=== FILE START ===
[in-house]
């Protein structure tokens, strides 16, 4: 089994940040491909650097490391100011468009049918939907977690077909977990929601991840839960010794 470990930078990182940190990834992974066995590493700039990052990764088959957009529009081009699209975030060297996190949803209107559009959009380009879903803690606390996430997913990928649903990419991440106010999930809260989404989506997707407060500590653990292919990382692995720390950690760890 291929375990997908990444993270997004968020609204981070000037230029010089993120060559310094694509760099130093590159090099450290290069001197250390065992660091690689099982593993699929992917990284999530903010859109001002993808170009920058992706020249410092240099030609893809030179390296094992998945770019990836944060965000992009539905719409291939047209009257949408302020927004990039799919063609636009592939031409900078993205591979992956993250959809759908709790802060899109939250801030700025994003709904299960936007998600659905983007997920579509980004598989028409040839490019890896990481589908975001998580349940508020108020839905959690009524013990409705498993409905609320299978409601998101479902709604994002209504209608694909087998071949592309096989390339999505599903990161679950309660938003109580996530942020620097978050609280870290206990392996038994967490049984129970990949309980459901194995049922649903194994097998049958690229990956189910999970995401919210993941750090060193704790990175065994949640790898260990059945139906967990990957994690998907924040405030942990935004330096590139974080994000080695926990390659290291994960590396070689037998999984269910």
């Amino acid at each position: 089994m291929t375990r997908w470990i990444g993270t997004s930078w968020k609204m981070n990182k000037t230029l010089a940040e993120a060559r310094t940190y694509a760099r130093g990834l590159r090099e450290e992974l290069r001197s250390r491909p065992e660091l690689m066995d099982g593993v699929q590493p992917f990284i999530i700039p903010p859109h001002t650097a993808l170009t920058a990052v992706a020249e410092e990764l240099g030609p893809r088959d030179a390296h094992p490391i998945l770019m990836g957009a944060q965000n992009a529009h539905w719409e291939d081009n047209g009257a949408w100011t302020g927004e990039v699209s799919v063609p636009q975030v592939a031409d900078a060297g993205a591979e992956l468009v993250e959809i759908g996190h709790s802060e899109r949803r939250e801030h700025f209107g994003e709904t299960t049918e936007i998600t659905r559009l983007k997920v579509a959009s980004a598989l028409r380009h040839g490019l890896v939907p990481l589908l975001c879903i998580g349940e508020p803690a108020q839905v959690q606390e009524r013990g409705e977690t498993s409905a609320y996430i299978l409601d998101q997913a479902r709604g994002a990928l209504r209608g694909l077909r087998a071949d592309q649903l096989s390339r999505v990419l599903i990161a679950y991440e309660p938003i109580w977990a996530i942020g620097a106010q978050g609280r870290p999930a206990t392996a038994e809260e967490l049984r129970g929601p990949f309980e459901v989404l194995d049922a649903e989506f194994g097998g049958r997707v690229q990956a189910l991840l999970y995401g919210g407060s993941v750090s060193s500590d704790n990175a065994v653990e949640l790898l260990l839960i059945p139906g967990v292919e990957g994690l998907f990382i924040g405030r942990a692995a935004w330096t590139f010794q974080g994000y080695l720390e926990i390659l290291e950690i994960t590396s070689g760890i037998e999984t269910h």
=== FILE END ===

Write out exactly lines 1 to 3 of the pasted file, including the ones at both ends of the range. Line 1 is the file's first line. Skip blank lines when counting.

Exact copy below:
[in-house]
């Protein structure tokens, strides 16, 4: 089994940040491909650097490391100011468009049918939907977690077909977990929601991840839960010794 470990930078990182940190990834992974066995590493700039990052990764088959957009529009081009699209975030060297996190949803209107559009959009380009879903803690606390996430997913990928649903990419991440106010999930809260989404989506997707407060500590653990292919990382692995720390950690760890 291929375990997908990444993270997004968020609204981070000037230029010089993120060559310094694509760099130093590159090099450290290069001197250390065992660091690689099982593993699929992917990284999530903010859109001002993808170009920058992706020249410092240099030609893809030179390296094992998945770019990836944060965000992009539905719409291939047209009257949408302020927004990039799919063609636009592939031409900078993205591979992956993250959809759908709790802060899109939250801030700025994003709904299960936007998600659905983007997920579509980004598989028409040839490019890896990481589908975001998580349940508020108020839905959690009524013990409705498993409905609320299978409601998101479902709604994002209504209608694909087998071949592309096989390339999505599903990161679950309660938003109580996530942020620097978050609280870290206990392996038994967490049984129970990949309980459901194995049922649903194994097998049958690229990956189910999970995401919210993941750090060193704790990175065994949640790898260990059945139906967990990957994690998907924040405030942990935004330096590139974080994000080695926990390659290291994960590396070689037998999984269910």
């Amino acid at each position: 089994m291929t375990r997908w470990i990444g993270t997004s930078w968020k609204m981070n990182k000037t230029l010089a940040e993120a060559r310094t940190y694509a760099r130093g990834l590159r090099e450290e992974l290069r001197s250390r491909p065992e660091l690689m066995d099982g593993v699929q590493p992917f990284i999530i700039p903010p859109h001002t650097a993808l170009t920058a990052v992706a020249e410092e990764l240099g030609p893809r088959d030179a390296h094992p490391i998945l770019m990836g957009a944060q965000n992009a529009h539905w719409e291939d081009n047209g009257a949408w100011t302020g927004e990039v699209s799919v063609p636009q975030v592939a031409d900078a060297g993205a591979e992956l468009v993250e959809i759908g996190h709790s802060e899109r949803r939250e801030h700025f209107g994003e709904t299960t049918e936007i998600t659905r559009l983007k997920v579509a959009s980004a598989l028409r380009h040839g490019l890896v939907p990481l589908l975001c879903i998580g349940e508020p803690a108020q839905v959690q606390e009524r013990g409705e977690t498993s409905a609320y996430i299978l409601d998101q997913a479902r709604g994002a990928l209504r209608g694909l077909r087998a071949d592309q649903l096989s390339r999505v990419l599903i990161a679950y991440e309660p938003i109580w977990a996530i942020g620097a106010q978050g609280r870290p999930a206990t392996a038994e809260e967490l049984r129970g929601p990949f309980e459901v989404l194995d049922a649903e989506f194994g097998g049958r997707v690229q990956a189910l991840l999970y995401g919210g407060s993941v750090s060193s500590d704790n990175a065994v653990e949640l790898l260990l839960i059945p139906g967990v292919e990957g994690l998907f990382i924040g405030r942990a692995a935004w330096t590139f010794q974080g994000y080695l720390e926990i390659l290291e950690i994960t590396s070689g760890i037998e999984t269910h």